Wyoming coal production slipped slightly in 2011 but employment climbed at the mines, according to numbers collected by federal regulators.
Companies produced 438.5 million tons of Wyoming coal in 2011, down just more than 4 million tons from 2010, or less than 1 percent, according to the U.S. Mine Safety and Health Administration.
Jobs at the state’s coal mines edged up slightly to 7,051 — adding 187 positions from 2010. Employment at 12 of Wyoming’s 18 active coal mines held steady or added workers to 2010 payrolls.
“It held up pretty well for the last year,” said Marion Loomis, executive director of the Wyoming Mining Association, a trade association for mining firms in the state, referring to both production and job totals.
Wyoming is the nation’s top coal-producing state. Eight of the 10 largest mines in terms of production are located in the state. Wyoming produces as much coal as the next seven producing states combined.
The 12 active mines in the Powder River Basin produced 426.1 million tons of coal in 2011, down 2.4 million tons from the previous year.
Mines in Wyoming’s portion of the Powder River Basin produce the vast majority of the state’s coal and employ six out of seven employees at the state’s coal mines.
Wyoming coal production was strong in 2011 despite a wet spring and Midwest flood disruptions of rail traffic, said executives from Peabody Energy, Cloud Peak Energy and Arch Coal, who together mine the majority of coal in the basin.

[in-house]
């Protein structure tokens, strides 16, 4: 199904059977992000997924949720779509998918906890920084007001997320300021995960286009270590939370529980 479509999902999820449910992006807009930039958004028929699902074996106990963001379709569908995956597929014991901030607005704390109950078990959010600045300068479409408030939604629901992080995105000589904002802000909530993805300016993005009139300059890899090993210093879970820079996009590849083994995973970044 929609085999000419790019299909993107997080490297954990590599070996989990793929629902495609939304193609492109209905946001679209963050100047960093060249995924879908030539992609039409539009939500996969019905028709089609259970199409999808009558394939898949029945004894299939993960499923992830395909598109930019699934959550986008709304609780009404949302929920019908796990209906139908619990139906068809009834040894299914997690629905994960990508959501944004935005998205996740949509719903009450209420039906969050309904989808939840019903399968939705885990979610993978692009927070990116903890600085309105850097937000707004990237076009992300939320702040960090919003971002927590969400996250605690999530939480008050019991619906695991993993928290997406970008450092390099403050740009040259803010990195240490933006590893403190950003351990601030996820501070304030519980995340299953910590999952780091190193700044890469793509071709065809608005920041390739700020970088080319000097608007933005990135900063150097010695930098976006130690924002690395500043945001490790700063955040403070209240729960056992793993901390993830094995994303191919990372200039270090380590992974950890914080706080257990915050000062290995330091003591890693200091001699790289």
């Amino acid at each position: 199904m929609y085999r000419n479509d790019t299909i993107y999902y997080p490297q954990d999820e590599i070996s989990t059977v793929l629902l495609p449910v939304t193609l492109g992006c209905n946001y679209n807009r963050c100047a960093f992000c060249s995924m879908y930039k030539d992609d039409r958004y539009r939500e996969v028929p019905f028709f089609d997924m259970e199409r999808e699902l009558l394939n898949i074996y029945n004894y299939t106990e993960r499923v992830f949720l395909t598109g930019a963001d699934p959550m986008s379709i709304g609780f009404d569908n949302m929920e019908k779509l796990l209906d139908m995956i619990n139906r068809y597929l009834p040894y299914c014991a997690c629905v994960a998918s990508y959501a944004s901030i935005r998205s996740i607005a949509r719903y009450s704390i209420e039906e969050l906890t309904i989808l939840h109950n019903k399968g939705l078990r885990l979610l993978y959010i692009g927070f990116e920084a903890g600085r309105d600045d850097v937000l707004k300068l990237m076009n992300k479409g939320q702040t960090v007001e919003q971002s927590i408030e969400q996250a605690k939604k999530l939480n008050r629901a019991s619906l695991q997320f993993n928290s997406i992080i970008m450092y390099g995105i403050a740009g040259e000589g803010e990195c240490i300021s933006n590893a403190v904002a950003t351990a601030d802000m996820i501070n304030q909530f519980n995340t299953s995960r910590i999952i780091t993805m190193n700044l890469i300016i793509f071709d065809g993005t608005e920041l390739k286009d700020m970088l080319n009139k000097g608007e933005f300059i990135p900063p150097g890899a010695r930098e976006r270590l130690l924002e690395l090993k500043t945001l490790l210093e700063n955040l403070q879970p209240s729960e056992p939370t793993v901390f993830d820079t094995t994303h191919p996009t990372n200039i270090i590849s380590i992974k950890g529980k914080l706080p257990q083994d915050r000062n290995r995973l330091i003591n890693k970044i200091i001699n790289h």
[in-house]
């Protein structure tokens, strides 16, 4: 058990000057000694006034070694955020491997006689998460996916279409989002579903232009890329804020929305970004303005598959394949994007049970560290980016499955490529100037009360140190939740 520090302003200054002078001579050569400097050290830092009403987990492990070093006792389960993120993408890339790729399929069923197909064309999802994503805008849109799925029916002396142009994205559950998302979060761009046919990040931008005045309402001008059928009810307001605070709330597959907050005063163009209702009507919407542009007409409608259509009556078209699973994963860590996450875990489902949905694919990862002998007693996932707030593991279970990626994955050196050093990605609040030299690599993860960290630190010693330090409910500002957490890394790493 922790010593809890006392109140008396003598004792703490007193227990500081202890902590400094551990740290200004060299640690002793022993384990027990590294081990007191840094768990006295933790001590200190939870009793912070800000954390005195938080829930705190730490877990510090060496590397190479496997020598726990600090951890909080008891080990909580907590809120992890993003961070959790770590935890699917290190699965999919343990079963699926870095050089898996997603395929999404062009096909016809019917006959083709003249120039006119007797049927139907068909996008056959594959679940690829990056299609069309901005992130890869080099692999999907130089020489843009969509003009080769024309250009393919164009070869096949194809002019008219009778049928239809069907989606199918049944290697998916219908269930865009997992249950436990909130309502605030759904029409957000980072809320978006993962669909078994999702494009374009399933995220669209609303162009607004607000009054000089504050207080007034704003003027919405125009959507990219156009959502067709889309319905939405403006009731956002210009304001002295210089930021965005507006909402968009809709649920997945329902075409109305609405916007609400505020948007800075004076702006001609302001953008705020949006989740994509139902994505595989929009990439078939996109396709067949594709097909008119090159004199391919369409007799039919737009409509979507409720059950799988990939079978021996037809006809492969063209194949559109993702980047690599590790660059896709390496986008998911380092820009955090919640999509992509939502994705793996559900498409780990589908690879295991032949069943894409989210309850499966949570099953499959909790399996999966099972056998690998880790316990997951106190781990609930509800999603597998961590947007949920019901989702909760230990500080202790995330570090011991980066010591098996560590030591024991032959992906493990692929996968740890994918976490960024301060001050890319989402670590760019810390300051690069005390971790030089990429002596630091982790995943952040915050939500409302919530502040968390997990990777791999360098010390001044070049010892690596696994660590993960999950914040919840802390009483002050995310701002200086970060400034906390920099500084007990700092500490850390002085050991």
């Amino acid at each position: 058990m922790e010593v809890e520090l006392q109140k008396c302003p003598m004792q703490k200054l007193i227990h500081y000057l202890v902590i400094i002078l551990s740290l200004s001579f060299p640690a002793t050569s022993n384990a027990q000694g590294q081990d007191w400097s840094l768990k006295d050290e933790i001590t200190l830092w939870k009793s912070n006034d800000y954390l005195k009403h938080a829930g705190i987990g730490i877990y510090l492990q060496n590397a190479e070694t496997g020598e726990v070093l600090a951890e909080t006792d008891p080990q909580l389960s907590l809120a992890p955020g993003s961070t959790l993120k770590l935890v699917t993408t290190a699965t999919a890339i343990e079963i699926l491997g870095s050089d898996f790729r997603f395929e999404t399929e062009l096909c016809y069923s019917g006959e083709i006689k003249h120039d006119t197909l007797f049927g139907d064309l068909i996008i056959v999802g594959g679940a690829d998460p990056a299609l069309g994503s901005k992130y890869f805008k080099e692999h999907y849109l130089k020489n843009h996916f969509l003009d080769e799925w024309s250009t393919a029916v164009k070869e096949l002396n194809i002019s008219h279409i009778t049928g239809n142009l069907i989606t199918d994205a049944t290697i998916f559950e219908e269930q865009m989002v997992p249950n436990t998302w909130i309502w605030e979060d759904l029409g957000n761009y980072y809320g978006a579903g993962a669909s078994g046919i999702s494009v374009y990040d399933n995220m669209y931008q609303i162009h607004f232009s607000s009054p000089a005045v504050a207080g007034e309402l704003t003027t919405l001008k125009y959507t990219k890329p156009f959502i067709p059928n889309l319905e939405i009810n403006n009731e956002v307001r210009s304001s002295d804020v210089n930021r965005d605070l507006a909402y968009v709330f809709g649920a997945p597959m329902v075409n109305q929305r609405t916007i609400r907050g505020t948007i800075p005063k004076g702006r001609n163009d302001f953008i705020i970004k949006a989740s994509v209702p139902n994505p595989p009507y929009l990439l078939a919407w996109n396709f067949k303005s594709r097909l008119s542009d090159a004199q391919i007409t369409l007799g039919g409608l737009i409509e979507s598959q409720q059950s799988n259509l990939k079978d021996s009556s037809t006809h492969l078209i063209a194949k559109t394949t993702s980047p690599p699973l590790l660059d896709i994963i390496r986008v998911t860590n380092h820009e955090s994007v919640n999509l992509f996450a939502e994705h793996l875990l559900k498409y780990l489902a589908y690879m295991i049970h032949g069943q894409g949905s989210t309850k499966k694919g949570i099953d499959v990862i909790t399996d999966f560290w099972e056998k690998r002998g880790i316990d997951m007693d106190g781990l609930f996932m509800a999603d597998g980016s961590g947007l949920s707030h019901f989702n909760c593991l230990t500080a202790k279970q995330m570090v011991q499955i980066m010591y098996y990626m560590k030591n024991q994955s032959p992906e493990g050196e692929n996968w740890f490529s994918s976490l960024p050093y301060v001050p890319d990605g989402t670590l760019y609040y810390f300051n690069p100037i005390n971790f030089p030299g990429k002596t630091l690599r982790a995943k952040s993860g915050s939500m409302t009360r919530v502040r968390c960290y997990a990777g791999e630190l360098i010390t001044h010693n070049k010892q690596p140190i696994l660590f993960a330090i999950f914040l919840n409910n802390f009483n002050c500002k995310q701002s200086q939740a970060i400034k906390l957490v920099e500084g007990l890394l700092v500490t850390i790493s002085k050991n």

“In particular, our Powder River Basin operations rebounded from flood-related disruptions earlier this year,” said Steven Leer, Arch’s chairman and chief executive officer, in an early February earnings announcement. St. Louis-based Arch operates the Black Thunder Mine and Coal Creek Mine in the basin, which together produced 115 million tons last year.
Wyoming’s steady year was also due to the strength of contracts covering all of the year’s coal production, at prices far better than the spot price of between $8 to $9 in early March.
“The last sale was that we made was at $15 and we’re sold out,” said Richard Navarre, president and chief commercial officer of St. Louis-based Peabody, in a late January conference call to discuss earnings with analysts. “So, rather be lucky than good at this point in time.”
Peabody’s North Antelope Rochelle Mine in the southern part of the basin in southern Campbell County produced the most coal of any mine in Wyoming last year — 109.1 million tons.
The mine hosted the largest production boost in 2011, mining 3.31 million additional tons, and added 51 jobs to its 1,251-worker payroll in 2010.
Peabody’s Rawhide Mine in the basin had the biggest rise in production, jumping 34 percent from 2010 to just more than 15 million tons.
The mine also had the largest percentage increase in employees, adding 43 to its 180-worker payroll in 2010.
While Wyoming coal production slid in 2011, overall production in the United States climbed last year for the second year in a row, according to the U.S. Energy information Administration.
Last year’s U.S. coal production peaked at 1.08 billion tons, marginally up from the previous year.
Low-sulfur coal from the Powder River Basin is predominately used by utilities to generate electricity because burning it produces fewer emissions than coal from elsewhere in the U.S.
“However, the decline in Western coal output mirrored the drop in electricity generation from coal, as utilities switched to more affordable natural gas to fuel their power plants,” said the EIA, in a mid-February analysis of coal production and consumption.
The EIA estimated 4 percent of coal-fired electrical generation was switched to natural gas last year because of low natural gas prices.